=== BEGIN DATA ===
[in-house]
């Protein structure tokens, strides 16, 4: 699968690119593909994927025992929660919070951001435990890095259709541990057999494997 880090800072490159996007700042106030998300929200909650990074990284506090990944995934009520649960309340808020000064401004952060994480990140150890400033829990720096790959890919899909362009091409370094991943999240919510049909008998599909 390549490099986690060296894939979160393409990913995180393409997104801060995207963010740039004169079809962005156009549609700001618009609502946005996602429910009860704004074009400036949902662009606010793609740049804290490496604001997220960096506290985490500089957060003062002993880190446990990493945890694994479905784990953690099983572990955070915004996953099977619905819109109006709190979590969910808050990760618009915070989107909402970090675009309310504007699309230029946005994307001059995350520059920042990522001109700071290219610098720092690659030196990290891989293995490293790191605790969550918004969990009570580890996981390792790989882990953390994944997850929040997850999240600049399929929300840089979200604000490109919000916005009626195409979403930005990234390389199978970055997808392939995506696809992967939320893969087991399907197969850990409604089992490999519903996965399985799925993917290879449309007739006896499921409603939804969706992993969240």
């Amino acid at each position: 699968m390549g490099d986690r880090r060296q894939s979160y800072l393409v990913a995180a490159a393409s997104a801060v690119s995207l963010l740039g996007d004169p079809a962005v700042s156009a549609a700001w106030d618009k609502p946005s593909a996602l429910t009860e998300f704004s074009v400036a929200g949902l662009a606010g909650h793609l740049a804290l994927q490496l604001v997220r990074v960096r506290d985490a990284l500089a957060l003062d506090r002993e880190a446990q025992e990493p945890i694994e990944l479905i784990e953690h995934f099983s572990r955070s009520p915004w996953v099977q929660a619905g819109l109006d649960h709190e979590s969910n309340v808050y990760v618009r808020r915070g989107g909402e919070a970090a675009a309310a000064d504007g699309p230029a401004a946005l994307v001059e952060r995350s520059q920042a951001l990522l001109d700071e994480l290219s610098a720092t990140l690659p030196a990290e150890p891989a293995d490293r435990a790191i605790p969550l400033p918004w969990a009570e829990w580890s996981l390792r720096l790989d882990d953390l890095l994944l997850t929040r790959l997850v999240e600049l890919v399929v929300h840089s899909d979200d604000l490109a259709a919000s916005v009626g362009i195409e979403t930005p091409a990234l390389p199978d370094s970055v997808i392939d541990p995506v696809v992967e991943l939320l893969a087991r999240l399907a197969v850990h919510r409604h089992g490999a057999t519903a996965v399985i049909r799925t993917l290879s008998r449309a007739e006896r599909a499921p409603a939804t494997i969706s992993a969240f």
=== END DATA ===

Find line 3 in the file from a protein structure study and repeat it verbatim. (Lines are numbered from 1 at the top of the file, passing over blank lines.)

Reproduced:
């Amino acid at each position: 699968m390549g490099d986690r880090r060296q894939s979160y800072l393409v990913a995180a490159a393409s997104a801060v690119s995207l963010l740039g996007d004169p079809a962005v700042s156009a549609a700001w106030d618009k609502p946005s593909a996602l429910t009860e998300f704004s074009v400036a929200g949902l662009a606010g909650h793609l740049a804290l994927q490496l604001v997220r990074v960096r506290d985490a990284l500089a957060l003062d506090r002993e880190a446990q025992e990493p945890i694994e990944l479905i784990e953690h995934f099983s572990r955070s009520p915004w996953v099977q929660a619905g819109l109006d649960h709190e979590s969910n309340v808050y990760v618009r808020r915070g989107g909402e919070a970090a675009a309310a000064d504007g699309p230029a401004a946005l994307v001059e952060r995350s520059q920042a951001l990522l001109d700071e994480l290219s610098a720092t990140l690659p030196a990290e150890p891989a293995d490293r435990a790191i605790p969550l400033p918004w969990a009570e829990w580890s996981l390792r720096l790989d882990d953390l890095l994944l997850t929040r790959l997850v999240e600049l890919v399929v929300h840089s899909d979200d604000l490109a259709a919000s916005v009626g362009i195409e979403t930005p091409a990234l390389p199978d370094s970055v997808i392939d541990p995506v696809v992967e991943l939320l893969a087991r999240l399907a197969v850990h919510r409604h089992g490999a057999t519903a996965v399985i049909r799925t993917l290879s008998r449309a007739e006896r599909a499921p409603a939804t494997i969706s992993a969240f």